A clearly articulated Question Zero is followed by a Theory of Change (ToC) – a series of ‘if’ ‘then’ statements that define how one goes about addressing your Question Zero. It is worthwhile to note that you may have one ToC underpinned with cascading ToCs to help one gain clarity on their primary ToC.

By following these two steps one is able to identify their Logic Model – what inputs and processes one needs to achieve desired outcomes.

Essentially, an articulate ‘Question Zero’ statement should evolve into a clear ‘Theory of Change’ methodology. The end goal of the ‘Theory of Change’ methodology should be aligned with the ‘Question Zero’ statement to ultimately inform the logic models necessary to achieve a sustainable and equitable energy future with the co-operation and inclusion of all relevant and affected stakeholders.

Our country’s structural poverty and inequality necessitates that social inclusion is pre-eminent to secure long standing social licences within operating communities to empower the renewable energy industry to deliver on security of supply, decarbonisation, and the like.

And so, part of the challenge for the renewable energy industry, is the multiplicity of Question Zeros which address how:

  1. To provide alternative sources of energy to improve security of supply;
  2. To contribute to the climate change agenda;
  3. To supply alternative power at cost-effective tariff rates; and
  4. To ensure social inclusion and participation across the value chain.

It is therefore evident that a comprehensive, all-inclusive approach to planning, implementing, and maintaining renewable energy alternatives will likely require the integration of several other complex ‘Question Zero’ reflections.

My deduction and experience reveal that this can become complex in practice as outcomes analyses are likely to compete, and possibly also clash, with the most urgent priorities, which ultimately receive the most urgent attention. It is worth noting that what is considered the most urgent priority at a point in time is not necessarily the most critical.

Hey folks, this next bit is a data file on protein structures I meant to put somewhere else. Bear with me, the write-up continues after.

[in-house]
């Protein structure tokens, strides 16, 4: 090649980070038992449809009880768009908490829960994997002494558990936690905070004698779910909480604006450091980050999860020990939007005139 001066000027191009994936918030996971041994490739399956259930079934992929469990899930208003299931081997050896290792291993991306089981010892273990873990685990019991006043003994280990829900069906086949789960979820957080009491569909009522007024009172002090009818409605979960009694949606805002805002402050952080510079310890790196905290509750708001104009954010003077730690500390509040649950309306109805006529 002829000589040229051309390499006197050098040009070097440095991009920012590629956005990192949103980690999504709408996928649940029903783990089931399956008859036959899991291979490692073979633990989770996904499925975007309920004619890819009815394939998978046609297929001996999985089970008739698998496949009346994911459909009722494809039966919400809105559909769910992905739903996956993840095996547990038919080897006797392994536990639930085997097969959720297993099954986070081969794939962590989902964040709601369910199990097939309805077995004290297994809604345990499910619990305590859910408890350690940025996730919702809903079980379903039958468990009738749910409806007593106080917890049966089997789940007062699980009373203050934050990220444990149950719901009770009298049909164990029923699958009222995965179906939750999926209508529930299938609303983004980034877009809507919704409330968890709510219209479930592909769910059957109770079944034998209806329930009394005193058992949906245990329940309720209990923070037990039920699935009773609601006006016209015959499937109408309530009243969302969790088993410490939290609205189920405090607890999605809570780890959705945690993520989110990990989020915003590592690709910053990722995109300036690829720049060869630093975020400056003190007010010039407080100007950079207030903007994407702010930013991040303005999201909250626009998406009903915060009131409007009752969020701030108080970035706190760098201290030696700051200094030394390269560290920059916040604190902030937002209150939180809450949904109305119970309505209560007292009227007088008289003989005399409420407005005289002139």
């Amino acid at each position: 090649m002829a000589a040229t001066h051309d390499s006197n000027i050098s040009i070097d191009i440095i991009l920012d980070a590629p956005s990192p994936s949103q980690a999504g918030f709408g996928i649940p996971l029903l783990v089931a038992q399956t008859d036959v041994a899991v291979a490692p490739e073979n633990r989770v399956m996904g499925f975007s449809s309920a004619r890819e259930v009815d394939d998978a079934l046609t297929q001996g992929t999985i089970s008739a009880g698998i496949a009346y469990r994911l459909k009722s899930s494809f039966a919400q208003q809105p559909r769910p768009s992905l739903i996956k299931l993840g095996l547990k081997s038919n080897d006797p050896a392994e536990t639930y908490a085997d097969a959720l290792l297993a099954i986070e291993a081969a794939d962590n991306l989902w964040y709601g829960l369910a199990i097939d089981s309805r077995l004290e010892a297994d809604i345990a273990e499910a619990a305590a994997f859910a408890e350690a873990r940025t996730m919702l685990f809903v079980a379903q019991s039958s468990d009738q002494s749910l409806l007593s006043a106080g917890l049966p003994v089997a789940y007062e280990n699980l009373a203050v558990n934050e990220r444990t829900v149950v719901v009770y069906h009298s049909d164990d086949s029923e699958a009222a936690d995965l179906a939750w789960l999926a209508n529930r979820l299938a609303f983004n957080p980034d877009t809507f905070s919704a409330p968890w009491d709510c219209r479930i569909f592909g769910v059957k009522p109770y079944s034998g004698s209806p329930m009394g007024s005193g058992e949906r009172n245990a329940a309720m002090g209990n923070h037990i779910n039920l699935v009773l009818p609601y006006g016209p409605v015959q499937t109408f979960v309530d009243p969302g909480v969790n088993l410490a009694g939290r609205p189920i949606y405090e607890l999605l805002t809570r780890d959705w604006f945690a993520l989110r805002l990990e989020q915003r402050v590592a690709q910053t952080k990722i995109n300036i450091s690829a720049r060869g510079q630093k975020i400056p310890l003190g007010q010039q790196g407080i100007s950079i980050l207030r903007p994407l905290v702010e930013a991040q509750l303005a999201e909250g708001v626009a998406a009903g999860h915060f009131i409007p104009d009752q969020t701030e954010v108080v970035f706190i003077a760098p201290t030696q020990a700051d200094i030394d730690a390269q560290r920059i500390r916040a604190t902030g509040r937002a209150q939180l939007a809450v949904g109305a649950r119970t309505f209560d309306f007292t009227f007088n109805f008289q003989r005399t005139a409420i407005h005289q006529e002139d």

Question Zero therefore provides an opportunity and platform for careful analysis, collaborative planning and an integrated outcomes-based approach where outcomes are measured against impact, to come into sharp focus for possible industry practice adoption.

Policy inclusion considerations

While industry may not yet have realised its optimal role in creating the desired socio-economic impact, there is support that can be provided at policy level to support the private sector to achieve social impact outcomes. These include, though not limited to:

  1. A shift from a punitive compliance approach to one that incentivises corporations to implement innovative interventions within their host communities;
  1. Development which takes effect over a collective set of quarters. Consequently, monitoring and evaluation needs to assess beyond ‘spend per quarter’ but rather ‘spend against development plan’. While continuous measurement and evaluation is critical, there is a need to review the short-term effect of quarterly reporting, even if the consequence has been unintended in our industry. And lastly;
  2. Review our focus on quality as opposed to quantity.

While the renewable energy industry has made several strides in its contribution to positive socio-economic impact, my time at Harvard also crystallised the significant impact that can be further realised through clearly defined ‘Question Zero’s’, underpinned by Theories of Change.

These define logic models which are needed to ensure that the renewable energy industry can achieve greater strides in advancing socio-economic impact.